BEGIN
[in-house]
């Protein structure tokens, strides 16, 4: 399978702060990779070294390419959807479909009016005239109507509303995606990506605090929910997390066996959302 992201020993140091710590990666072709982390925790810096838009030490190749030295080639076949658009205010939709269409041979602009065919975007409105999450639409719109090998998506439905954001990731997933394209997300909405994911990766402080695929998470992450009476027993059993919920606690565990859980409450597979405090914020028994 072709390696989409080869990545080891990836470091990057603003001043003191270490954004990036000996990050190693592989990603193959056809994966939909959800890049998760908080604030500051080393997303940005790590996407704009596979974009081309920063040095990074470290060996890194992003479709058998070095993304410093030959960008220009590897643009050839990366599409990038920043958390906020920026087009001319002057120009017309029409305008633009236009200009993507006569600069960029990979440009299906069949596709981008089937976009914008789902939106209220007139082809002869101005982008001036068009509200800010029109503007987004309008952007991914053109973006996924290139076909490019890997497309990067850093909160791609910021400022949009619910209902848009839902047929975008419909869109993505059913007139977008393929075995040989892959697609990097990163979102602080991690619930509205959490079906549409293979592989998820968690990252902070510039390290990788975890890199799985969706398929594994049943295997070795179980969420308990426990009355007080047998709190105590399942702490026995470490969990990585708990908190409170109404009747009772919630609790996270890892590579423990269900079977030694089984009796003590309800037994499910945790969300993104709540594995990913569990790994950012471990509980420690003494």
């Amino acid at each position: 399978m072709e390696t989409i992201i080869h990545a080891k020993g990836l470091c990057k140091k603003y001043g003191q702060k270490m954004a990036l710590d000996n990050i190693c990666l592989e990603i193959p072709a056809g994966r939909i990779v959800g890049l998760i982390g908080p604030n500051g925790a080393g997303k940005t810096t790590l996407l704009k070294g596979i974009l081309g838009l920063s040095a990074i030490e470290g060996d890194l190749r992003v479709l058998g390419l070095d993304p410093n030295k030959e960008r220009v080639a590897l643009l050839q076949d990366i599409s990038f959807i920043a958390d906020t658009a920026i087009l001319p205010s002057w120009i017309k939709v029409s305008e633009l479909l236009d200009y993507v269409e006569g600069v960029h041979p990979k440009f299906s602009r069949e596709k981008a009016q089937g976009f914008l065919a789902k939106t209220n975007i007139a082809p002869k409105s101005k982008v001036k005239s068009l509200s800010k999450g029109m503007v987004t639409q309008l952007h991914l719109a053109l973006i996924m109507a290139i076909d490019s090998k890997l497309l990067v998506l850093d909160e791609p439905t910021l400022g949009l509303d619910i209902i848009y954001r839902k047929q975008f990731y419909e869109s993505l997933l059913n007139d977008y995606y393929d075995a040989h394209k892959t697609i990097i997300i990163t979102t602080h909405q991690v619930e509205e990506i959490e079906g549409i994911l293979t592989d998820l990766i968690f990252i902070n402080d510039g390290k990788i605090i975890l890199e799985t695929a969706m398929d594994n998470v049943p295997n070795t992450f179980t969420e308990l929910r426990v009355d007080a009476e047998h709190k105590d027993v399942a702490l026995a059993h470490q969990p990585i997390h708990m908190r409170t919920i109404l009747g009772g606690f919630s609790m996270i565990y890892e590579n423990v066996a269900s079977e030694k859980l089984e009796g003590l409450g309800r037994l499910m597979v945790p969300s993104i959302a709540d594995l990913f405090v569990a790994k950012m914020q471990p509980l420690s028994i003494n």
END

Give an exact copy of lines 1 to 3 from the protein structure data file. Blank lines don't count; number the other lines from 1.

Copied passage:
[in-house]
């Protein structure tokens, strides 16, 4: 399978702060990779070294390419959807479909009016005239109507509303995606990506605090929910997390066996959302 992201020993140091710590990666072709982390925790810096838009030490190749030295080639076949658009205010939709269409041979602009065919975007409105999450639409719109090998998506439905954001990731997933394209997300909405994911990766402080695929998470992450009476027993059993919920606690565990859980409450597979405090914020028994 072709390696989409080869990545080891990836470091990057603003001043003191270490954004990036000996990050190693592989990603193959056809994966939909959800890049998760908080604030500051080393997303940005790590996407704009596979974009081309920063040095990074470290060996890194992003479709058998070095993304410093030959960008220009590897643009050839990366599409990038920043958390906020920026087009001319002057120009017309029409305008633009236009200009993507006569600069960029990979440009299906069949596709981008089937976009914008789902939106209220007139082809002869101005982008001036068009509200800010029109503007987004309008952007991914053109973006996924290139076909490019890997497309990067850093909160791609910021400022949009619910209902848009839902047929975008419909869109993505059913007139977008393929075995040989892959697609990097990163979102602080991690619930509205959490079906549409293979592989998820968690990252902070510039390290990788975890890199799985969706398929594994049943295997070795179980969420308990426990009355007080047998709190105590399942702490026995470490969990990585708990908190409170109404009747009772919630609790996270890892590579423990269900079977030694089984009796003590309800037994499910945790969300993104709540594995990913569990790994950012471990509980420690003494």
């Amino acid at each position: 399978m072709e390696t989409i992201i080869h990545a080891k020993g990836l470091c990057k140091k603003y001043g003191q702060k270490m954004a990036l710590d000996n990050i190693c990666l592989e990603i193959p072709a056809g994966r939909i990779v959800g890049l998760i982390g908080p604030n500051g925790a080393g997303k940005t810096t790590l996407l704009k070294g596979i974009l081309g838009l920063s040095a990074i030490e470290g060996d890194l190749r992003v479709l058998g390419l070095d993304p410093n030295k030959e960008r220009v080639a590897l643009l050839q076949d990366i599409s990038f959807i920043a958390d906020t658009a920026i087009l001319p205010s002057w120009i017309k939709v029409s305008e633009l479909l236009d200009y993507v269409e006569g600069v960029h041979p990979k440009f299906s602009r069949e596709k981008a009016q089937g976009f914008l065919a789902k939106t209220n975007i007139a082809p002869k409105s101005k982008v001036k005239s068009l509200s800010k999450g029109m503007v987004t639409q309008l952007h991914l719109a053109l973006i996924m109507a290139i076909d490019s090998k890997l497309l990067v998506l850093d909160e791609p439905t910021l400022g949009l509303d619910i209902i848009y954001r839902k047929q975008f990731y419909e869109s993505l997933l059913n007139d977008y995606y393929d075995a040989h394209k892959t697609i990097i997300i990163t979102t602080h909405q991690v619930e509205e990506i959490e079906g549409i994911l293979t592989d998820l990766i968690f990252i902070n402080d510039g390290k990788i605090i975890l890199e799985t695929a969706m398929d594994n998470v049943p295997n070795t992450f179980t969420e308990l929910r426990v009355d007080a009476e047998h709190k105590d027993v399942a702490l026995a059993h470490q969990p990585i997390h708990m908190r409170t919920i109404l009747g009772g606690f919630s609790m996270i565990y890892e590579n423990v066996a269900s079977e030694k859980l089984e009796g003590l409450g309800r037994l499910m597979v945790p969300s993104i959302a709540d594995l990913f405090v569990a790994k950012m914020q471990p509980l420690s028994i003494n």